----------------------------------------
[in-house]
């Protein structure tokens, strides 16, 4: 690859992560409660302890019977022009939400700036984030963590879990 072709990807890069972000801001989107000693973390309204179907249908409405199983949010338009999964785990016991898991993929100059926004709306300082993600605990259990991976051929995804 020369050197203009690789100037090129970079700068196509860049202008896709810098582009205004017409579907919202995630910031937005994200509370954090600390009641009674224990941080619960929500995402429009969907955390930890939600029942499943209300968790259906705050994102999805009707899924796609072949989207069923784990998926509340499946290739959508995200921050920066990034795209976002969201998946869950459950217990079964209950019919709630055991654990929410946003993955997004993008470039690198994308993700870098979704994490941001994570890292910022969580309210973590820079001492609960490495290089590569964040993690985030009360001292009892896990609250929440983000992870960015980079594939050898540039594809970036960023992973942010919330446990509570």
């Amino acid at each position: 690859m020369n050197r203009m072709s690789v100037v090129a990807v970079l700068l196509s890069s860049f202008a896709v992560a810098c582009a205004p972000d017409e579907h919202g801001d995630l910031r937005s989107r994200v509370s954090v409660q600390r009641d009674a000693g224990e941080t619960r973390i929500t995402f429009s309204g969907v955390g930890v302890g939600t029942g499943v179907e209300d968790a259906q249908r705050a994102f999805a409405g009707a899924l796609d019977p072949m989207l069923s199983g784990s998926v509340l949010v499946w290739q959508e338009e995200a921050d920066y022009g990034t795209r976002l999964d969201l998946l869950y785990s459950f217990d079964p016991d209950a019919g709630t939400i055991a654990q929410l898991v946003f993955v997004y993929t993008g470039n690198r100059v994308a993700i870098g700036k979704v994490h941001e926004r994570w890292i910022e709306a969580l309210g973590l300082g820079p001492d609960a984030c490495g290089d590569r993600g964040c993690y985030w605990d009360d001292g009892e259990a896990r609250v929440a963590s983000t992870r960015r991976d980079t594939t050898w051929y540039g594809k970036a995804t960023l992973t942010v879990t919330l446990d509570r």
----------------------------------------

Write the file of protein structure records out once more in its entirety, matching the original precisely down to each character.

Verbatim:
[in-house]
């Protein structure tokens, strides 16, 4: 690859992560409660302890019977022009939400700036984030963590879990 072709990807890069972000801001989107000693973390309204179907249908409405199983949010338009999964785990016991898991993929100059926004709306300082993600605990259990991976051929995804 020369050197203009690789100037090129970079700068196509860049202008896709810098582009205004017409579907919202995630910031937005994200509370954090600390009641009674224990941080619960929500995402429009969907955390930890939600029942499943209300968790259906705050994102999805009707899924796609072949989207069923784990998926509340499946290739959508995200921050920066990034795209976002969201998946869950459950217990079964209950019919709630055991654990929410946003993955997004993008470039690198994308993700870098979704994490941001994570890292910022969580309210973590820079001492609960490495290089590569964040993690985030009360001292009892896990609250929440983000992870960015980079594939050898540039594809970036960023992973942010919330446990509570």
């Amino acid at each position: 690859m020369n050197r203009m072709s690789v100037v090129a990807v970079l700068l196509s890069s860049f202008a896709v992560a810098c582009a205004p972000d017409e579907h919202g801001d995630l910031r937005s989107r994200v509370s954090v409660q600390r009641d009674a000693g224990e941080t619960r973390i929500t995402f429009s309204g969907v955390g930890v302890g939600t029942g499943v179907e209300d968790a259906q249908r705050a994102f999805a409405g009707a899924l796609d019977p072949m989207l069923s199983g784990s998926v509340l949010v499946w290739q959508e338009e995200a921050d920066y022009g990034t795209r976002l999964d969201l998946l869950y785990s459950f217990d079964p016991d209950a019919g709630t939400i055991a654990q929410l898991v946003f993955v997004y993929t993008g470039n690198r100059v994308a993700i870098g700036k979704v994490h941001e926004r994570w890292i910022e709306a969580l309210g973590l300082g820079p001492d609960a984030c490495g290089d590569r993600g964040c993690y985030w605990d009360d001292g009892e259990a896990r609250v929440a963590s983000t992870r960015r991976d980079t594939t050898w051929y540039g594809k970036a995804t960023l992973t942010v879990t919330l446990d509570r």